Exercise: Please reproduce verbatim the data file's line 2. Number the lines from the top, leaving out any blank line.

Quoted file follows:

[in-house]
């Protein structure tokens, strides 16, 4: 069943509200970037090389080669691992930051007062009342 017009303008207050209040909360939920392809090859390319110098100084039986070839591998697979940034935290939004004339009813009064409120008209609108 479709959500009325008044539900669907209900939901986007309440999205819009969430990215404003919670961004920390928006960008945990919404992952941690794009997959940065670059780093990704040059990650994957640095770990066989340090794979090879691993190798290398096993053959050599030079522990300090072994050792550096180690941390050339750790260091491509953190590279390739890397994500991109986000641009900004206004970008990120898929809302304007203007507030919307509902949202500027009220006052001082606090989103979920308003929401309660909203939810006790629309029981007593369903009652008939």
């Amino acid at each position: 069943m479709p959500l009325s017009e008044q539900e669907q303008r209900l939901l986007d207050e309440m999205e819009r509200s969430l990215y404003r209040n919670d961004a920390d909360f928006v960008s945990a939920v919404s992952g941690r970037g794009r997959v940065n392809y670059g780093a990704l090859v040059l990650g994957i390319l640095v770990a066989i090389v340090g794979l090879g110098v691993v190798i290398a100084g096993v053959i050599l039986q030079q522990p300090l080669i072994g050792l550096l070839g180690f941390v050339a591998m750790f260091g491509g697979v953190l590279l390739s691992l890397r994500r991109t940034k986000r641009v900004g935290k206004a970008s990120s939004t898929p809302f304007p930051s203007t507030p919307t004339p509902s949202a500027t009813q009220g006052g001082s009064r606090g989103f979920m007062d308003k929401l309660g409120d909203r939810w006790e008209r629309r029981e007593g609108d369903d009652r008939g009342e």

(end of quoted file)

């Protein structure tokens, strides 16, 4: 069943509200970037090389080669691992930051007062009342 017009303008207050209040909360939920392809090859390319110098100084039986070839591998697979940034935290939004004339009813009064409120008209609108 479709959500009325008044539900669907209900939901986007309440999205819009969430990215404003919670961004920390928006960008945990919404992952941690794009997959940065670059780093990704040059990650994957640095770990066989340090794979090879691993190798290398096993053959050599030079522990300090072994050792550096180690941390050339750790260091491509953190590279390739890397994500991109986000641009900004206004970008990120898929809302304007203007507030919307509902949202500027009220006052001082606090989103979920308003929401309660909203939810006790629309029981007593369903009652008939």